Do America’s Corporations Care How Much American Workers Earn?
There is little disagreement that consumer spending is a critical driver of American economic growth. The recession that began in 2007, while precipitated by the meltdown in the financial sector, is at root a crisis of aggregate demand. The halting recovery has been punctuated by disappointing monthly job reports and—just as important—by gloomy predictions from the Conference Board’s monthly survey of consumer confidence. Even business surveys admit (here and here) that anemic consumer demand (not “job-killing regulations”) is holding back new job creation and economic recovery.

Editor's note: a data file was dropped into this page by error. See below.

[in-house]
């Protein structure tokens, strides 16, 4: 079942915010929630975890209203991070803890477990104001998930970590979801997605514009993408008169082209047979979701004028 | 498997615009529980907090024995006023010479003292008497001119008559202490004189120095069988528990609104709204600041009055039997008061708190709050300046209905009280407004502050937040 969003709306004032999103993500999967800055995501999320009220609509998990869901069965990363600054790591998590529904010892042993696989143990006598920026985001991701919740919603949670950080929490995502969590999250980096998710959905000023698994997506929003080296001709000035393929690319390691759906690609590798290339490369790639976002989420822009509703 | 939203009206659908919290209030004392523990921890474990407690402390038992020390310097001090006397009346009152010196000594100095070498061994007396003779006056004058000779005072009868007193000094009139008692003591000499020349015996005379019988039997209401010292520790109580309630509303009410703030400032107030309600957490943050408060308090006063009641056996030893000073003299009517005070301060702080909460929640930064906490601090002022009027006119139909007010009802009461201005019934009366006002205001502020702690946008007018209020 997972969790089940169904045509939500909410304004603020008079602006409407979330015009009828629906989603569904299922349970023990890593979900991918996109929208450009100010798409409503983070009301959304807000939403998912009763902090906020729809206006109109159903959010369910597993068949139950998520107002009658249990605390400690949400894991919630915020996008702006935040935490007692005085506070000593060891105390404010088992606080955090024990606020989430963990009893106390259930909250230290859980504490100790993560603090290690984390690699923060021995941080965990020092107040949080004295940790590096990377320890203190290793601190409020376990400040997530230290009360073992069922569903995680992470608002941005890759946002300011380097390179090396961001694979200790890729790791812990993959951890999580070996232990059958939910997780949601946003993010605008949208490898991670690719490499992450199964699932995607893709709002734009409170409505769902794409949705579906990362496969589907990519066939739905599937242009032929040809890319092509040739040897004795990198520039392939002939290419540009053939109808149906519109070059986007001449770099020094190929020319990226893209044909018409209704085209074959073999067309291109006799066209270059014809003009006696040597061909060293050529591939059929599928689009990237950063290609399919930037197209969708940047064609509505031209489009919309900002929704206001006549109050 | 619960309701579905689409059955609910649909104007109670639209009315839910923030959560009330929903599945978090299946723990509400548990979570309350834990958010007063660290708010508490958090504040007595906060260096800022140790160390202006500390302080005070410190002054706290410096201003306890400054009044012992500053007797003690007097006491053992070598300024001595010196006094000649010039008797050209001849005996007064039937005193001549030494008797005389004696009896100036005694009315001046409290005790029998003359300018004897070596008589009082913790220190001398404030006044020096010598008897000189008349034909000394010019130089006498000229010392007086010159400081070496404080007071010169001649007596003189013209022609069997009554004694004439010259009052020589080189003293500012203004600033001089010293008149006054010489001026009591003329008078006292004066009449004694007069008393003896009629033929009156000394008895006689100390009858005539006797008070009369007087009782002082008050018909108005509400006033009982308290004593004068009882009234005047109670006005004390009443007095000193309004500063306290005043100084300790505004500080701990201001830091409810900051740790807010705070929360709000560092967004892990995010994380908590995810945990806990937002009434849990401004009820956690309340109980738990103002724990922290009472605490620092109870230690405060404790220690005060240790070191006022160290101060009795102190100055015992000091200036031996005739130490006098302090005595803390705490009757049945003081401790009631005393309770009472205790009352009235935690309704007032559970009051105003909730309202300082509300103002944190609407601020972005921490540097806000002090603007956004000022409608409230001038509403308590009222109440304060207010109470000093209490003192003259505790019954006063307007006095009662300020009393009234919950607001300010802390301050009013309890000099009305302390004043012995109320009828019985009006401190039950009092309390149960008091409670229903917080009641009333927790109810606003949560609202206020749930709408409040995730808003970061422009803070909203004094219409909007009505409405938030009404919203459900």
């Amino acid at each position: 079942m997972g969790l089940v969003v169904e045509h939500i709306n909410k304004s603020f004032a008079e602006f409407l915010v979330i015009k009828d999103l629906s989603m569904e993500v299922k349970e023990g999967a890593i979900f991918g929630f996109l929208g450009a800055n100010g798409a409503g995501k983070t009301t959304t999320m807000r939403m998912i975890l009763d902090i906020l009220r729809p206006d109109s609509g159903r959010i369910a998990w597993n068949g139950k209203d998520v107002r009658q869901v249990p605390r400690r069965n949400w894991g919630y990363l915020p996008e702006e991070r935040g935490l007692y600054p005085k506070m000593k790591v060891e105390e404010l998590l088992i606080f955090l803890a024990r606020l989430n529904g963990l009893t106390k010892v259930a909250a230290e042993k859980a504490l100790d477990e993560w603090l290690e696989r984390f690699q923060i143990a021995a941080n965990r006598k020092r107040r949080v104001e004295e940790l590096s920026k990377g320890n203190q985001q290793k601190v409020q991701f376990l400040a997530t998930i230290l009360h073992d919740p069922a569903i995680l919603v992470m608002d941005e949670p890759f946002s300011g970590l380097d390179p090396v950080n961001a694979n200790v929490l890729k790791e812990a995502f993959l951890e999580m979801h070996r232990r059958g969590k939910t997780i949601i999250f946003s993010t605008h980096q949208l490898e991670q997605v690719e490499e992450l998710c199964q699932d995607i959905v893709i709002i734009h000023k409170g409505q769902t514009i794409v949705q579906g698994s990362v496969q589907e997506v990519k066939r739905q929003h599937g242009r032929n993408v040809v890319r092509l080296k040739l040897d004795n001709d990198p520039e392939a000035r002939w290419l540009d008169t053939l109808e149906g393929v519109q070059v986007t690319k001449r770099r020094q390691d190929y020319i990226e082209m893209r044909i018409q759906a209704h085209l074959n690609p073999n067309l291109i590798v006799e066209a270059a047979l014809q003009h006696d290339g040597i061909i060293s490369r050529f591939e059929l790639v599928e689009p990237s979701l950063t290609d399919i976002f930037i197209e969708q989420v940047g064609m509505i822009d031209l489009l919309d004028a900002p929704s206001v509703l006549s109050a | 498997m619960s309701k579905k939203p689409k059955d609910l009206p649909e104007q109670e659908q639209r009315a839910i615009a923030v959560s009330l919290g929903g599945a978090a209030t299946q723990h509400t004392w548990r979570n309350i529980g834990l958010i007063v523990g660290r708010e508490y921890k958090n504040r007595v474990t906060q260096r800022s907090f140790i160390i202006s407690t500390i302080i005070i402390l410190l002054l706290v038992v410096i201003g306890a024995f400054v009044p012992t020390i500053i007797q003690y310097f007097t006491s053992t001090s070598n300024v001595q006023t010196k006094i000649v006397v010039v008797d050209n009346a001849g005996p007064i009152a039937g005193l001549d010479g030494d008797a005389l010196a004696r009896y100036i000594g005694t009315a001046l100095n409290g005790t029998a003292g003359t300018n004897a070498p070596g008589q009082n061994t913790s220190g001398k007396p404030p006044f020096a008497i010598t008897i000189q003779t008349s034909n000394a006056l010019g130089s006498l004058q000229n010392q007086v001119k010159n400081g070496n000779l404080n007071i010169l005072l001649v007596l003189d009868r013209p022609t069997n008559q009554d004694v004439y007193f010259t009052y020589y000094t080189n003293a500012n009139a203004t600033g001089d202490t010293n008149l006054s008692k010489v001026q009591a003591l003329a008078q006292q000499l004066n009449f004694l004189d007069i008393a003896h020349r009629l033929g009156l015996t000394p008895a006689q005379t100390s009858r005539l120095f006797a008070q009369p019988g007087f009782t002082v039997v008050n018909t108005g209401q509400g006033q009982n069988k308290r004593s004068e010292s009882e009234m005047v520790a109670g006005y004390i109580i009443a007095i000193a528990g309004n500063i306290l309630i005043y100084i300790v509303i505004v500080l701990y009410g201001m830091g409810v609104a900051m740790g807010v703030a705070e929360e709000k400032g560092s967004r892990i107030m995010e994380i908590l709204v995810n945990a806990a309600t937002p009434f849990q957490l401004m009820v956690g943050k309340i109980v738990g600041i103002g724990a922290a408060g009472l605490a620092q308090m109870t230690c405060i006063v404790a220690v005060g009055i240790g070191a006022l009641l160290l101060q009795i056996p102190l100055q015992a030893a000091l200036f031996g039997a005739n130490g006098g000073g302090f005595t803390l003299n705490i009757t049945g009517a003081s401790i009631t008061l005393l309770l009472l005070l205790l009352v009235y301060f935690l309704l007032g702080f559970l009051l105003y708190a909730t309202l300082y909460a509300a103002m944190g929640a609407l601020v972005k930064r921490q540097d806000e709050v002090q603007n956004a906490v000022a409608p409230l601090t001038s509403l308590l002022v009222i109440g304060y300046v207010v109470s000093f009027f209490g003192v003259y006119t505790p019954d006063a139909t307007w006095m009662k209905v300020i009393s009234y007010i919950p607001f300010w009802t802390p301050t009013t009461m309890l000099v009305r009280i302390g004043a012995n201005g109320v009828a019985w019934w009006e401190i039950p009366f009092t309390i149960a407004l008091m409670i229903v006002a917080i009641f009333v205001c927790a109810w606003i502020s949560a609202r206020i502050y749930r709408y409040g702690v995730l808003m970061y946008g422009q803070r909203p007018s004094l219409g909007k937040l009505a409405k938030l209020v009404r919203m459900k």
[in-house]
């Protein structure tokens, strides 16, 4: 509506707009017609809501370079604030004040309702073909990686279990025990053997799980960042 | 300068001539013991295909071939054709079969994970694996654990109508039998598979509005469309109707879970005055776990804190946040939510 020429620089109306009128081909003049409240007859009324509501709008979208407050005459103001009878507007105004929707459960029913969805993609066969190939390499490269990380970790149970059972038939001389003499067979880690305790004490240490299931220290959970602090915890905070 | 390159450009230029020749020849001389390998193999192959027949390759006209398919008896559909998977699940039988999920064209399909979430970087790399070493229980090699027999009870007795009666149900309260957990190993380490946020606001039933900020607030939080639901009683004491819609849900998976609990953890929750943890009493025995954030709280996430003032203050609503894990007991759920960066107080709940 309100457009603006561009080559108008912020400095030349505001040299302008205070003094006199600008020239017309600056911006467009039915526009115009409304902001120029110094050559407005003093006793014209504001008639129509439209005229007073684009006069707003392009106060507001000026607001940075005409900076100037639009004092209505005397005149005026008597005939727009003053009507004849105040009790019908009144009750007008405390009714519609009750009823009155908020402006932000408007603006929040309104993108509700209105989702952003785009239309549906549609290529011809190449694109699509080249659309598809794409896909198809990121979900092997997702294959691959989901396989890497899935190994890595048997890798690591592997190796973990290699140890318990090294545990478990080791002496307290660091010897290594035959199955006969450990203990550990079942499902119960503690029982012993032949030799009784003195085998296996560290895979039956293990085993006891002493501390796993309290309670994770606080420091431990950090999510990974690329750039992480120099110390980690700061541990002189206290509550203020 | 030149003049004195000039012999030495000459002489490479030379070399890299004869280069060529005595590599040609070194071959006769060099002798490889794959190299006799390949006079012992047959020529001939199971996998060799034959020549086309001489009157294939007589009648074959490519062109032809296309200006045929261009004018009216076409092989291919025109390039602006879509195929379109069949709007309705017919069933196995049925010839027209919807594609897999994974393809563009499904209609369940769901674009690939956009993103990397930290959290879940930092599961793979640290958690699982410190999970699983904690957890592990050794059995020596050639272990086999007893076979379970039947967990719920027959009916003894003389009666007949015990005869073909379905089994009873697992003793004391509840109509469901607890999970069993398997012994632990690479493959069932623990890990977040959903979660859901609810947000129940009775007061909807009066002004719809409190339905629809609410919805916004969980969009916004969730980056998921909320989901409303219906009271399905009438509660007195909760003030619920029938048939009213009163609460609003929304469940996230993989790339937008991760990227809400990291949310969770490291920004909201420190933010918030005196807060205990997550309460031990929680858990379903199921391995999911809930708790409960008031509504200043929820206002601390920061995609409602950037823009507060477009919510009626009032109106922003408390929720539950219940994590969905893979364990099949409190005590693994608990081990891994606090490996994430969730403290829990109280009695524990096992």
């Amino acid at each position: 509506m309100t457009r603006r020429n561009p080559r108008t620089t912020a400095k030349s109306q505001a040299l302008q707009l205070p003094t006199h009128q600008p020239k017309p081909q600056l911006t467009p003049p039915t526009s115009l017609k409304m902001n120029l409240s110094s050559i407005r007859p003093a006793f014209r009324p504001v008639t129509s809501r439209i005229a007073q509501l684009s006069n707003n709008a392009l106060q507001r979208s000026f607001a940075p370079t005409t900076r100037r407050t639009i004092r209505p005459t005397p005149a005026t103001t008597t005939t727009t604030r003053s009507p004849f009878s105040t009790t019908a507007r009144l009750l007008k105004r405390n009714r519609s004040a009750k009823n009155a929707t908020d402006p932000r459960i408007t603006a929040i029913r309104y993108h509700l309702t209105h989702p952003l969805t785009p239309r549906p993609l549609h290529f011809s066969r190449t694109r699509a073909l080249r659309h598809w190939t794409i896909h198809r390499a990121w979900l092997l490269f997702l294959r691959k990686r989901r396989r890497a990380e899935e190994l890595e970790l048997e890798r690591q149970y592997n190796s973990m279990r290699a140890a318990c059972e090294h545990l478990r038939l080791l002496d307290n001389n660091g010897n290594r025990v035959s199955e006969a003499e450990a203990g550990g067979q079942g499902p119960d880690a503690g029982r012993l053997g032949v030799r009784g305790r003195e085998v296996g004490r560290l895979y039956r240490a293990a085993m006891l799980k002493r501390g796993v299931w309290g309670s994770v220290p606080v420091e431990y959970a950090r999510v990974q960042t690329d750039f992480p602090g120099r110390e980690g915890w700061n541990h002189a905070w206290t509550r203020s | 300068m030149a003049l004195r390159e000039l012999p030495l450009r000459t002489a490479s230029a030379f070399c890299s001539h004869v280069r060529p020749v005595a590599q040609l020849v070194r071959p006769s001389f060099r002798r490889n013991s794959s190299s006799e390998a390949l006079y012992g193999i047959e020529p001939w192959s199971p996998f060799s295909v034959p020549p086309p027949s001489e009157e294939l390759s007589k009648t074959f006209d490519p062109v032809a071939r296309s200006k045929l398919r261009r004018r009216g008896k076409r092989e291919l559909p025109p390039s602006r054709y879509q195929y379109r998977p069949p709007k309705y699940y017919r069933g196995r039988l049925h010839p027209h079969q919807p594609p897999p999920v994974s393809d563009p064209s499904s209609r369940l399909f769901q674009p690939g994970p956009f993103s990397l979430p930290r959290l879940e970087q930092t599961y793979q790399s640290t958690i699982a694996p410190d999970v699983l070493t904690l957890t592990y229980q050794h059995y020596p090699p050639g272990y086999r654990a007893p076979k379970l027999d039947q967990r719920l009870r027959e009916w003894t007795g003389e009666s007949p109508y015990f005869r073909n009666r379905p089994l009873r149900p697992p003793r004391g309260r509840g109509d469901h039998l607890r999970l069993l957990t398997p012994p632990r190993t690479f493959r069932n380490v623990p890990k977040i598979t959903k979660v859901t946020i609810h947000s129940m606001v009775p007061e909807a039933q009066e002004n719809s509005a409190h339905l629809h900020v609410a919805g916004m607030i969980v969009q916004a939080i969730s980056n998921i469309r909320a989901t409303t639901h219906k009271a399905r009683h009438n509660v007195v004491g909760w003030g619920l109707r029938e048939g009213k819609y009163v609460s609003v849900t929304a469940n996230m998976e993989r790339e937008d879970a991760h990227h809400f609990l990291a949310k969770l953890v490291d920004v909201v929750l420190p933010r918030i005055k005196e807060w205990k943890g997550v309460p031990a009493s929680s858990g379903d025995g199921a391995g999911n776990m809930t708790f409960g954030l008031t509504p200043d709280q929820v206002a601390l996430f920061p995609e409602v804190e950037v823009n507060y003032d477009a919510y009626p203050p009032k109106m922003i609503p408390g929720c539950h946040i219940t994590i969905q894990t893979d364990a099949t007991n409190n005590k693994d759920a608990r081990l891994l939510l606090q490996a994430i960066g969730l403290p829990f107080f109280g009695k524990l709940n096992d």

Yet, despite worries about sagging consumer confidence and shrinking paychecks, business leaders seem unconcerned about the declining standard of living of middle-class America, or about the growing number of American families slipping into poverty. Over the last generation, wages for middle-class workers haven’t budged, while compensation for corporate executives and owners is reaching stratospheric levels. Middle-class Americans are having a harder and harder time making ends meet. Most have little savings to take them through a bad patch. They are saddled with skyrocketing health care and education costs. They are underwater on their mortgages. Indeed, borrowing (on credit cards beginning in the 1980s, on home equity in more recent years) is often the last-best option to cling to a higher standard of living. Worse yet, most jobs created today don’t bring workers into the middle class. Nearly three-quarters of the jobs added during the recovery are in lower-wage occupations, like cashiers, stocking clerks, or food preparation workers